Old Code in comments [closed]

2020-08-09 08:30发布

How long should you keep old code commented out in your code base? The contractors continue to keep old code in code base by turning it into comments. This is really frustrating and I want them to just remove the old code instead of commenting it out.

Is there a valid reason to keep old code in the code base as comments? I am using Version control by Visual Sourcesafe

2楼-- · 2020-08-09 08:42

Yeah nuke it on sight. It gives no value other that to show that the developer that commented it either wasn't sure about the removal of it. Or they don't know how to use your source control software.

3楼-- · 2020-08-09 08:42

So many reasons to leave the old code there. Basically - once it is deleted it is effectively gone - unless somebody actually remembers it was there.

As an evil contractor I don't delete code unless I am doing a substantial rewrite of a procedure - scrapping it and replacing it rather then "fixing" it.

ゆ 、 Hurt°
4楼-- · 2020-08-09 08:49

Keeping the old code around just makes it more difficult to read the code as a whole. As long as there is some form of version control in place for the project, the commented out code should be deleted. If you don't have revision control and can't set any up, then placing the old code in a file somewhere not part of the code base is advisable.

Emotional °昔
5楼-- · 2020-08-09 08:49

Those who say to get rid of commented-out-code because version control tools will solve any problem you might run into, are idiots.


Ever had to revise a modification because "it wasn't entirely bad, but alas it wasn't entirely good either" ? If you can still take out the production source and KNOW that the previous version of the code is still in there, in some textual form, it will save you a lot of time, because you will not need to resort to complex, difficult-to-control and therefore very error-pronce processes of using any "partial source merging" and "partial source consolidation" that your version control tool may offer you.

People who don't like this reality surely must have spent their whole careers producing only code that never was "not entirely bad, but not entirely good either", or in other words, producing only code that was either entirely bad or else entirely perfect. And we all know how big the probability is of achieving the latter.

6楼-- · 2020-08-09 08:51

Tell the contractors to stop doing this. This is a terrible practice.

There isn't really any reason to keep old code in the code base; it just gets in the way. Your version control system will show you the history of each file.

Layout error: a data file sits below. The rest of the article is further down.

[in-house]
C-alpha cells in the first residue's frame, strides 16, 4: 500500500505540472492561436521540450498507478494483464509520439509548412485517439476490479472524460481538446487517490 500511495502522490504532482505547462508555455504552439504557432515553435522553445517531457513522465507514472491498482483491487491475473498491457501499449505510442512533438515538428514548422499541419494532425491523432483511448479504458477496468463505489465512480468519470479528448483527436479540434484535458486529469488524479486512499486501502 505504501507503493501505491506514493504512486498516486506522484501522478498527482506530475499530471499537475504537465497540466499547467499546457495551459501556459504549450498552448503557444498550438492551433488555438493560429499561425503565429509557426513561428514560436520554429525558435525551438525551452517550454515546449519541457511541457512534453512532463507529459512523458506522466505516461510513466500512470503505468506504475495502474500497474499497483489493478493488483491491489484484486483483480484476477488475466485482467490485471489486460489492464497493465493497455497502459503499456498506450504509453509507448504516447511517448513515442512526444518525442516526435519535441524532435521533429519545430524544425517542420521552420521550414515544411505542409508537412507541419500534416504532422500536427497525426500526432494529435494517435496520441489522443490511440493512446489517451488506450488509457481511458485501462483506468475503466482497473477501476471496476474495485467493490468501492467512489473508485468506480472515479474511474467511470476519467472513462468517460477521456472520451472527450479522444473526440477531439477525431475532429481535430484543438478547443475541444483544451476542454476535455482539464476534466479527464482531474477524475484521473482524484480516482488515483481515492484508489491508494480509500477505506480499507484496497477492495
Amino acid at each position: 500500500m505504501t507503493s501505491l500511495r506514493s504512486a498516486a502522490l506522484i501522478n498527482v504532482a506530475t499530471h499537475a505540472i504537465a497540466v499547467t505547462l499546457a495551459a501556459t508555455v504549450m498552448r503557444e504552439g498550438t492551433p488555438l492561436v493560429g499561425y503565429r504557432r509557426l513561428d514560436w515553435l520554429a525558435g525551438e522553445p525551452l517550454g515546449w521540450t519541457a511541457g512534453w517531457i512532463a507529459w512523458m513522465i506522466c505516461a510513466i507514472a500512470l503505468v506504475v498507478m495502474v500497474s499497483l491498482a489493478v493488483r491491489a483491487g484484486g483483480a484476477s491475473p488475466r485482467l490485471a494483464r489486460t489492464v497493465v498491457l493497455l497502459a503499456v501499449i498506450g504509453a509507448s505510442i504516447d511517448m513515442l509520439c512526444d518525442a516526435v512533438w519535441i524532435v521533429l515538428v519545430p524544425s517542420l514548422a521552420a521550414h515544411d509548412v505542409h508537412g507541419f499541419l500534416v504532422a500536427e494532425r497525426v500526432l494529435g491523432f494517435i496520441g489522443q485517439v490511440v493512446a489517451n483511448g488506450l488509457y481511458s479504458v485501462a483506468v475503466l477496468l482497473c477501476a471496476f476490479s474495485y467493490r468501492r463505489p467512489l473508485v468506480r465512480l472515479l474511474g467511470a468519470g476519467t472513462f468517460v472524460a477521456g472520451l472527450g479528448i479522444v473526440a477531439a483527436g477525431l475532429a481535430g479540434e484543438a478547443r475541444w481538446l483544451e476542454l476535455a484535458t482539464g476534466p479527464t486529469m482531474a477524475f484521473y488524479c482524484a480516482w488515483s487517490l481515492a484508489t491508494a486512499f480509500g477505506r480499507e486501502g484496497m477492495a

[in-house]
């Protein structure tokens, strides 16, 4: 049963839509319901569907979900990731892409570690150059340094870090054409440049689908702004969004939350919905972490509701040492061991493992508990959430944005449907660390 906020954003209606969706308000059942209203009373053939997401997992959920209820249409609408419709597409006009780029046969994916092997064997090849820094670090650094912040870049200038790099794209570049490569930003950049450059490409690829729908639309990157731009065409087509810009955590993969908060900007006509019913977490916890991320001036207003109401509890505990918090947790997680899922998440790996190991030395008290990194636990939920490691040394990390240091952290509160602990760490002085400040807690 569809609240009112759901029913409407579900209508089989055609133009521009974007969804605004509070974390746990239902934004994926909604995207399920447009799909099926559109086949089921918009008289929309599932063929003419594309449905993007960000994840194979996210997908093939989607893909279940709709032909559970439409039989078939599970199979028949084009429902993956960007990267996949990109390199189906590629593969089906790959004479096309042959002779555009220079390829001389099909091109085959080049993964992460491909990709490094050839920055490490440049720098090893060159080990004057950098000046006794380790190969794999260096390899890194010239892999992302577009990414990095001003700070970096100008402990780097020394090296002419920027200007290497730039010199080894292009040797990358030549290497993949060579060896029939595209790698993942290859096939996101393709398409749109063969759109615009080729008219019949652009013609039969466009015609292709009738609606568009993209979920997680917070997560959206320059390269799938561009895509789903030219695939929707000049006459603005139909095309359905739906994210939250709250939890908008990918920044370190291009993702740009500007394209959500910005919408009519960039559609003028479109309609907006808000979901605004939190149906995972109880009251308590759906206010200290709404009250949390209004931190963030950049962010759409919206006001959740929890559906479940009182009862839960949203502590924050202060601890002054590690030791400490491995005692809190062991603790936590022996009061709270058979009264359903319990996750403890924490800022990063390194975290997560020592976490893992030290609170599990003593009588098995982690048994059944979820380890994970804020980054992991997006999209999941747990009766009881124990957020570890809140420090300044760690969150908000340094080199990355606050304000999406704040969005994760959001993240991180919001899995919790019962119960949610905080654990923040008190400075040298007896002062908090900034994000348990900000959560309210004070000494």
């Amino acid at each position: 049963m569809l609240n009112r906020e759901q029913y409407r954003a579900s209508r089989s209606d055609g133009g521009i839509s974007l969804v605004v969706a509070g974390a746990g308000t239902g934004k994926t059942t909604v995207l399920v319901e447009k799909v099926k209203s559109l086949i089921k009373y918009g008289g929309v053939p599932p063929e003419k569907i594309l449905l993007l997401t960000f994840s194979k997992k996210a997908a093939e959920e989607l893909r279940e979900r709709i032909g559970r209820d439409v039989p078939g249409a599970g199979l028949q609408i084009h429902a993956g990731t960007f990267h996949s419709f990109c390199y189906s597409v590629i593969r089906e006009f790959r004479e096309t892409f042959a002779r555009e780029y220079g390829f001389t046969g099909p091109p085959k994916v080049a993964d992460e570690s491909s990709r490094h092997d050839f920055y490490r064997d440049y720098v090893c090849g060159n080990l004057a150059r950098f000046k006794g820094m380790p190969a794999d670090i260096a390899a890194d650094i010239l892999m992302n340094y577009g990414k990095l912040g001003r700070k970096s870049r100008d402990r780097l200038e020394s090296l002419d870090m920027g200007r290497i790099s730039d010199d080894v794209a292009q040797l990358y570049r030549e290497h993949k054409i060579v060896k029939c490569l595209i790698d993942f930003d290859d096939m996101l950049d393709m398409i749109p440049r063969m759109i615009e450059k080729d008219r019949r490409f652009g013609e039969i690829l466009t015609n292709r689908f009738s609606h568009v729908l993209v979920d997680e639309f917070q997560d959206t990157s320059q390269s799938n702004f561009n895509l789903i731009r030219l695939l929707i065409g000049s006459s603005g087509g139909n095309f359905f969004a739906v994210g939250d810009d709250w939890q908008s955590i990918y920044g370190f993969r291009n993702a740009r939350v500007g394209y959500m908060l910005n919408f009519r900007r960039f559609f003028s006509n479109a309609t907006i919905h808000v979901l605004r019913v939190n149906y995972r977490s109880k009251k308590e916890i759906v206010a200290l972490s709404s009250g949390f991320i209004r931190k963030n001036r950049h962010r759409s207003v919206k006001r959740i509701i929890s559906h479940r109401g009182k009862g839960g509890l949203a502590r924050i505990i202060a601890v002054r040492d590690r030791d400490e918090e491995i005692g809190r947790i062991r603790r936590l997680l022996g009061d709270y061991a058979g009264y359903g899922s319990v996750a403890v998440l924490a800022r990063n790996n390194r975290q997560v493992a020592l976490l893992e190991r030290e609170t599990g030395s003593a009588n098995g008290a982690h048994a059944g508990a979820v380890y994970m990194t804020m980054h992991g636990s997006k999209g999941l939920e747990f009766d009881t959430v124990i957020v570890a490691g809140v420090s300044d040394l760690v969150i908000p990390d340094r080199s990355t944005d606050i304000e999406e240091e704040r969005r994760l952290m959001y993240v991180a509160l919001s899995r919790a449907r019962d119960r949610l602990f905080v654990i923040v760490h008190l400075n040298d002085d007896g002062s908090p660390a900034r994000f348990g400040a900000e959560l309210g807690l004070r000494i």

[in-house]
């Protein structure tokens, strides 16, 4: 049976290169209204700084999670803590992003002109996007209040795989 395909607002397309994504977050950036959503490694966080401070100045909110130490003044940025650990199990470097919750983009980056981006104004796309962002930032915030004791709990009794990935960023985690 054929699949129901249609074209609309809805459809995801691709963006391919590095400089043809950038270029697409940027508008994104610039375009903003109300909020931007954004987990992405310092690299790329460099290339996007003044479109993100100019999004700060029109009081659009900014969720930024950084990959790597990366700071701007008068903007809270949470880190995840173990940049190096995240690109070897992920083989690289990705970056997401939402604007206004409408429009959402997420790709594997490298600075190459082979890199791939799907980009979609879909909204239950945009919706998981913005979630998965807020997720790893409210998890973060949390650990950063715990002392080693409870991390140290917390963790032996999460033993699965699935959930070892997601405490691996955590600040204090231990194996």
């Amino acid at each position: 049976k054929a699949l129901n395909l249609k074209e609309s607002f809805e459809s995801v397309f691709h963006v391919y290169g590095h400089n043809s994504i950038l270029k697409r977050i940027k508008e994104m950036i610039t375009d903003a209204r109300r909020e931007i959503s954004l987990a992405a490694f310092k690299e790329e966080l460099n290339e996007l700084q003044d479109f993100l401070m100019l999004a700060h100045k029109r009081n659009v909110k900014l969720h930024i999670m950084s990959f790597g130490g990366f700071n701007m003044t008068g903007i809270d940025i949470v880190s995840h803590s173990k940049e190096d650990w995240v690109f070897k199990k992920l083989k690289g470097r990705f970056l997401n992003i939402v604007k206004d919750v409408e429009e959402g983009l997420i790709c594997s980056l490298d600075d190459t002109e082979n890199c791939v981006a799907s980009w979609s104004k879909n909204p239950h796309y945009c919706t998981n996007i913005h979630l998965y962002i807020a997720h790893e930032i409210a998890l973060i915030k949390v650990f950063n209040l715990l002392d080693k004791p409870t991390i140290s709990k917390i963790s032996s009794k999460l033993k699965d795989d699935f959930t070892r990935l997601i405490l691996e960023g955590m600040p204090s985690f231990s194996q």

The only possibly good reason for keeping old code there is possibly for historical reference (perhaps if the old code did something particularly strange that might be relevant for the current situation).

Occasionally I will just comment out code knowing that I am putting a temporary change in (by temporary I mean less than a few days) and definitely plan to go back to it.

edit: another related practice is putting names and dates of changes in the file:

// 06/20/2009 - joe changed this #1245

Don't do this either. It might seem valuable at the time to see who made a change, but over time it really doesn't have any value and also clutters up the code.

7楼-- · 2020-08-09 08:51

I'm assuming you refer to significant code blocks that seem to be of some value, or good algorithms in their own right, not just the odd line here or there.

In these cases, there's a natural tendency to keep the code, if you've made large changes keeping the old as comments acts as a form of code review. Anyone getting the latest version will be able to instantly see the large changes that were made, and if there is a problem, its much more easily seen what used to be there. If the problem is with the new code, then there's a very simple way to instantly check it.

So, given that, I tend to comment out old code for the first revision, and then only delete it when the code is subsequently changed again, by this time the change will have been 'bedded in' and not likely to be a cause of bugs.

These comments are a form of documentation, there's no need to remove them for any purist ideal of 'clean' coding. Remove them when they are no longer needed, keep them while they may be of value.

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